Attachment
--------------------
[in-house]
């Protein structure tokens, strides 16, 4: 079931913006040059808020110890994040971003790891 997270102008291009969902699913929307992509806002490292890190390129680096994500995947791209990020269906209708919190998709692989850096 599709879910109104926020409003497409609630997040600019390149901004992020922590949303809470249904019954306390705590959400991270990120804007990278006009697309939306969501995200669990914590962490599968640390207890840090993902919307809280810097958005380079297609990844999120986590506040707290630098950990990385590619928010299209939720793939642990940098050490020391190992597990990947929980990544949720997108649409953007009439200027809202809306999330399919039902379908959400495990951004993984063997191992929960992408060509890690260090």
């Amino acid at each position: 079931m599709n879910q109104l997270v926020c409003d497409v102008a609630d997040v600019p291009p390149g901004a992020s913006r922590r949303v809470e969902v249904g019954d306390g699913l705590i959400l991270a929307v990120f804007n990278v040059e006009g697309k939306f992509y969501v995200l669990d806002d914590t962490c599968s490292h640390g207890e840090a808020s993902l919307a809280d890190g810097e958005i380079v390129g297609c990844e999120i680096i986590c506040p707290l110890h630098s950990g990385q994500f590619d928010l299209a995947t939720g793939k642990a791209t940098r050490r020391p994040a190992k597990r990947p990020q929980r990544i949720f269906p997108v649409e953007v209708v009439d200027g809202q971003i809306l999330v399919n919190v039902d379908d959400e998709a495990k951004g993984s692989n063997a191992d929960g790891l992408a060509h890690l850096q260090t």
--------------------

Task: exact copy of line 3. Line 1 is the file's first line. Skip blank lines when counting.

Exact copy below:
């Amino acid at each position: 079931m599709n879910q109104l997270v926020c409003d497409v102008a609630d997040v600019p291009p390149g901004a992020s913006r922590r949303v809470e969902v249904g019954d306390g699913l705590i959400l991270a929307v990120f804007n990278v040059e006009g697309k939306f992509y969501v995200l669990d806002d914590t962490c599968s490292h640390g207890e840090a808020s993902l919307a809280d890190g810097e958005i380079v390129g297609c990844e999120i680096i986590c506040p707290l110890h630098s950990g990385q994500f590619d928010l299209a995947t939720g793939k642990a791209t940098r050490r020391p994040a190992k597990r990947p990020q929980r990544i949720f269906p997108v649409e953007v209708v009439d200027g809202q971003i809306l999330v399919n919190v039902d379908d959400e998709a495990k951004g993984s692989n063997a191992d929960g790891l992408a060509h890690l850096q260090t």